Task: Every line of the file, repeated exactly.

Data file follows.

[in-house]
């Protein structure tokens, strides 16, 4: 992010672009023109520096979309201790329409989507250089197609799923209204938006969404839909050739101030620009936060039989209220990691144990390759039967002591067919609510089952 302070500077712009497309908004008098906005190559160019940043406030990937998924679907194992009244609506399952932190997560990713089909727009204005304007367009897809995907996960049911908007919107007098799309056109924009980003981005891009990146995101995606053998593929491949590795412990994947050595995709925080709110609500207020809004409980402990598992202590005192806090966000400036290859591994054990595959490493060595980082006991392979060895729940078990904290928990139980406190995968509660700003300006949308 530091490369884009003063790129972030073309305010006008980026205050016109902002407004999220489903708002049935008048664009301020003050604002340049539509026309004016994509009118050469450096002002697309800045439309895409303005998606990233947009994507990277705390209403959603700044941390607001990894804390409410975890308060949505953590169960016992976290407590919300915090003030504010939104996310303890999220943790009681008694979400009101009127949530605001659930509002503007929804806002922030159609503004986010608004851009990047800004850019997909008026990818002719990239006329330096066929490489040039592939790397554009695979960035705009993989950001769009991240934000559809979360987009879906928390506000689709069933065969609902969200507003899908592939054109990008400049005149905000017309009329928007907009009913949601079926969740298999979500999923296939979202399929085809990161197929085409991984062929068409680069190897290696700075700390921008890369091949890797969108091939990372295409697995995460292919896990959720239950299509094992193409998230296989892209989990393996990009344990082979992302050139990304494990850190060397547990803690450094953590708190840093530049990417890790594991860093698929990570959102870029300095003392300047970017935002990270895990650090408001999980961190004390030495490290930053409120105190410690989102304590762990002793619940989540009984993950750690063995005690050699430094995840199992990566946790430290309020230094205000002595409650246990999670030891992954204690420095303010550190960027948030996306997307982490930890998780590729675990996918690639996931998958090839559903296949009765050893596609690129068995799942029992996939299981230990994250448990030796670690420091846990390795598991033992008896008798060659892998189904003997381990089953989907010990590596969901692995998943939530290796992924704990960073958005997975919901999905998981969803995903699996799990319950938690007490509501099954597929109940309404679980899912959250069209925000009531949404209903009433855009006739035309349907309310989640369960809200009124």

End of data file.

[in-house]
């Protein structure tokens, strides 16, 4: 992010672009023109520096979309201790329409989507250089197609799923209204938006969404839909050739101030620009936060039989209220990691144990390759039967002591067919609510089952 302070500077712009497309908004008098906005190559160019940043406030990937998924679907194992009244609506399952932190997560990713089909727009204005304007367009897809995907996960049911908007919107007098799309056109924009980003981005891009990146995101995606053998593929491949590795412990994947050595995709925080709110609500207020809004409980402990598992202590005192806090966000400036290859591994054990595959490493060595980082006991392979060895729940078990904290928990139980406190995968509660700003300006949308 530091490369884009003063790129972030073309305010006008980026205050016109902002407004999220489903708002049935008048664009301020003050604002340049539509026309004016994509009118050469450096002002697309800045439309895409303005998606990233947009994507990277705390209403959603700044941390607001990894804390409410975890308060949505953590169960016992976290407590919300915090003030504010939104996310303890999220943790009681008694979400009101009127949530605001659930509002503007929804806002922030159609503004986010608004851009990047800004850019997909008026990818002719990239006329330096066929490489040039592939790397554009695979960035705009993989950001769009991240934000559809979360987009879906928390506000689709069933065969609902969200507003899908592939054109990008400049005149905000017309009329928007907009009913949601079926969740298999979500999923296939979202399929085809990161197929085409991984062929068409680069190897290696700075700390921008890369091949890797969108091939990372295409697995995460292919896990959720239950299509094992193409998230296989892209989990393996990009344990082979992302050139990304494990850190060397547990803690450094953590708190840093530049990417890790594991860093698929990570959102870029300095003392300047970017935002990270895990650090408001999980961190004390030495490290930053409120105190410690989102304590762990002793619940989540009984993950750690063995005690050699430094995840199992990566946790430290309020230094205000002595409650246990999670030891992954204690420095303010550190960027948030996306997307982490930890998780590729675990996918690639996931998958090839559903296949009765050893596609690129068995799942029992996939299981230990994250448990030796670690420091846990390795598991033992008896008798060659892998189904003997381990089953989907010990590596969901692995998943939530290796992924704990960073958005997975919901999905998981969803995903699996799990319950938690007490509501099954597929109940309404679980899912959250069209925000009531949404209903009433855009006739035309349907309310989640369960809200009124």